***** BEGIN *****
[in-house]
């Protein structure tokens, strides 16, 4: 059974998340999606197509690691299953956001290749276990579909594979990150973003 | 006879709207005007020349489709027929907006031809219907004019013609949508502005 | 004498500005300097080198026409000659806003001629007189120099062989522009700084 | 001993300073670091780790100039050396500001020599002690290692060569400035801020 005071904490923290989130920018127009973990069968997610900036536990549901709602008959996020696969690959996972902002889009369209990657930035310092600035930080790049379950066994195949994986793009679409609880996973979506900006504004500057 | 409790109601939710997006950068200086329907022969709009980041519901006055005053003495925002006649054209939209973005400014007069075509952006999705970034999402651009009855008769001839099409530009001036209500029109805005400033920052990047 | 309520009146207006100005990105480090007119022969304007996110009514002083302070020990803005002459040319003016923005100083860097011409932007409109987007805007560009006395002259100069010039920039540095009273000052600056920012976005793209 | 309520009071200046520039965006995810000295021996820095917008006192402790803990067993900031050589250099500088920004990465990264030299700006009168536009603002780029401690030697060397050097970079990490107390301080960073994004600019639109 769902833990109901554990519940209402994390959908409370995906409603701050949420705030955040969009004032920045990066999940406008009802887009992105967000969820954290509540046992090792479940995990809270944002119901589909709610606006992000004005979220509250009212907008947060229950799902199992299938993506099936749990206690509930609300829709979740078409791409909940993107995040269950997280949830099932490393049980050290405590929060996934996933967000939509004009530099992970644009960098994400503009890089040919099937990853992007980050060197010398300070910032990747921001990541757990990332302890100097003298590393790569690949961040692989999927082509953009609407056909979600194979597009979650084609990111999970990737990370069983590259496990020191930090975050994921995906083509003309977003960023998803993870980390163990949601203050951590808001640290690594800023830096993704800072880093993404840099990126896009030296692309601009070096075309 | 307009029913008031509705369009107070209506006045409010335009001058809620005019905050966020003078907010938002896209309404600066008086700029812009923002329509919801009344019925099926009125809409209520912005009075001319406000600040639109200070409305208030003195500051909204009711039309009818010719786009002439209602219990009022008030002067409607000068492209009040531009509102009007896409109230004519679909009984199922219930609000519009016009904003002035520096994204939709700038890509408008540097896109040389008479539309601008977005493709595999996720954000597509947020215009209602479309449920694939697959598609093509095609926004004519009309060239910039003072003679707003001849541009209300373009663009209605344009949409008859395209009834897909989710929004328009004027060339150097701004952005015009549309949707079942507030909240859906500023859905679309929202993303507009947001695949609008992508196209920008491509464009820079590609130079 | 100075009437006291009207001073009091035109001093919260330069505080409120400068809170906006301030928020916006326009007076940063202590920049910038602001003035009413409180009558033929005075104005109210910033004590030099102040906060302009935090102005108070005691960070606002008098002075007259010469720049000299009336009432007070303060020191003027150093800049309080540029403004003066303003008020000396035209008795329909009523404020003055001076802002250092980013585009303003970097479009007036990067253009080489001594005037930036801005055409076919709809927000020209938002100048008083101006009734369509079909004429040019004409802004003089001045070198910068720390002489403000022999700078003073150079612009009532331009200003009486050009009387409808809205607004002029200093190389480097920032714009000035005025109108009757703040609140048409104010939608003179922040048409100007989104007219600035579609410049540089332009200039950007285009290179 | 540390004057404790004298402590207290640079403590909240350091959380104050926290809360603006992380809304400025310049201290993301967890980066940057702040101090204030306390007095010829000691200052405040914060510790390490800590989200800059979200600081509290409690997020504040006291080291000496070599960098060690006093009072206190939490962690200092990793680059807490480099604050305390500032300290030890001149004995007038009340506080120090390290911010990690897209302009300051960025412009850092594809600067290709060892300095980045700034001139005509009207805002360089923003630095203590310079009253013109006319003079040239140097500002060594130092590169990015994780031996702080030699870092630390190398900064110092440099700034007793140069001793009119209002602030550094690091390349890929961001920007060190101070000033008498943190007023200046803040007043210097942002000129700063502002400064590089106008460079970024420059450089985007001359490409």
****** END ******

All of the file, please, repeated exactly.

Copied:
[in-house]
């Protein structure tokens, strides 16, 4: 059974998340999606197509690691299953956001290749276990579909594979990150973003 | 006879709207005007020349489709027929907006031809219907004019013609949508502005 | 004498500005300097080198026409000659806003001629007189120099062989522009700084 | 001993300073670091780790100039050396500001020599002690290692060569400035801020 005071904490923290989130920018127009973990069968997610900036536990549901709602008959996020696969690959996972902002889009369209990657930035310092600035930080790049379950066994195949994986793009679409609880996973979506900006504004500057 | 409790109601939710997006950068200086329907022969709009980041519901006055005053003495925002006649054209939209973005400014007069075509952006999705970034999402651009009855008769001839099409530009001036209500029109805005400033920052990047 | 309520009146207006100005990105480090007119022969304007996110009514002083302070020990803005002459040319003016923005100083860097011409932007409109987007805007560009006395002259100069010039920039540095009273000052600056920012976005793209 | 309520009071200046520039965006995810000295021996820095917008006192402790803990067993900031050589250099500088920004990465990264030299700006009168536009603002780029401690030697060397050097970079990490107390301080960073994004600019639109 769902833990109901554990519940209402994390959908409370995906409603701050949420705030955040969009004032920045990066999940406008009802887009992105967000969820954290509540046992090792479940995990809270944002119901589909709610606006992000004005979220509250009212907008947060229950799902199992299938993506099936749990206690509930609300829709979740078409791409909940993107995040269950997280949830099932490393049980050290405590929060996934996933967000939509004009530099992970644009960098994400503009890089040919099937990853992007980050060197010398300070910032990747921001990541757990990332302890100097003298590393790569690949961040692989999927082509953009609407056909979600194979597009979650084609990111999970990737990370069983590259496990020191930090975050994921995906083509003309977003960023998803993870980390163990949601203050951590808001640290690594800023830096993704800072880093993404840099990126896009030296692309601009070096075309 | 307009029913008031509705369009107070209506006045409010335009001058809620005019905050966020003078907010938002896209309404600066008086700029812009923002329509919801009344019925099926009125809409209520912005009075001319406000600040639109200070409305208030003195500051909204009711039309009818010719786009002439209602219990009022008030002067409607000068492209009040531009509102009007896409109230004519679909009984199922219930609000519009016009904003002035520096994204939709700038890509408008540097896109040389008479539309601008977005493709595999996720954000597509947020215009209602479309449920694939697959598609093509095609926004004519009309060239910039003072003679707003001849541009209300373009663009209605344009949409008859395209009834897909989710929004328009004027060339150097701004952005015009549309949707079942507030909240859906500023859905679309929202993303507009947001695949609008992508196209920008491509464009820079590609130079 | 100075009437006291009207001073009091035109001093919260330069505080409120400068809170906006301030928020916006326009007076940063202590920049910038602001003035009413409180009558033929005075104005109210910033004590030099102040906060302009935090102005108070005691960070606002008098002075007259010469720049000299009336009432007070303060020191003027150093800049309080540029403004003066303003008020000396035209008795329909009523404020003055001076802002250092980013585009303003970097479009007036990067253009080489001594005037930036801005055409076919709809927000020209938002100048008083101006009734369509079909004429040019004409802004003089001045070198910068720390002489403000022999700078003073150079612009009532331009200003009486050009009387409808809205607004002029200093190389480097920032714009000035005025109108009757703040609140048409104010939608003179922040048409100007989104007219600035579609410049540089332009200039950007285009290179 | 540390004057404790004298402590207290640079403590909240350091959380104050926290809360603006992380809304400025310049201290993301967890980066940057702040101090204030306390007095010829000691200052405040914060510790390490800590989200800059979200600081509290409690997020504040006291080291000496070599960098060690006093009072206190939490962690200092990793680059807490480099604050305390500032300290030890001149004995007038009340506080120090390290911010990690897209302009300051960025412009850092594809600067290709060892300095980045700034001139005509009207805002360089923003630095203590310079009253013109006319003079040239140097500002060594130092590169990015994780031996702080030699870092630390190398900064110092440099700034007793140069001793009119209002602030550094690091390349890929961001920007060190101070000033008498943190007023200046803040007043210097942002000129700063502002400064590089106008460079970024420059450089985007001359490409």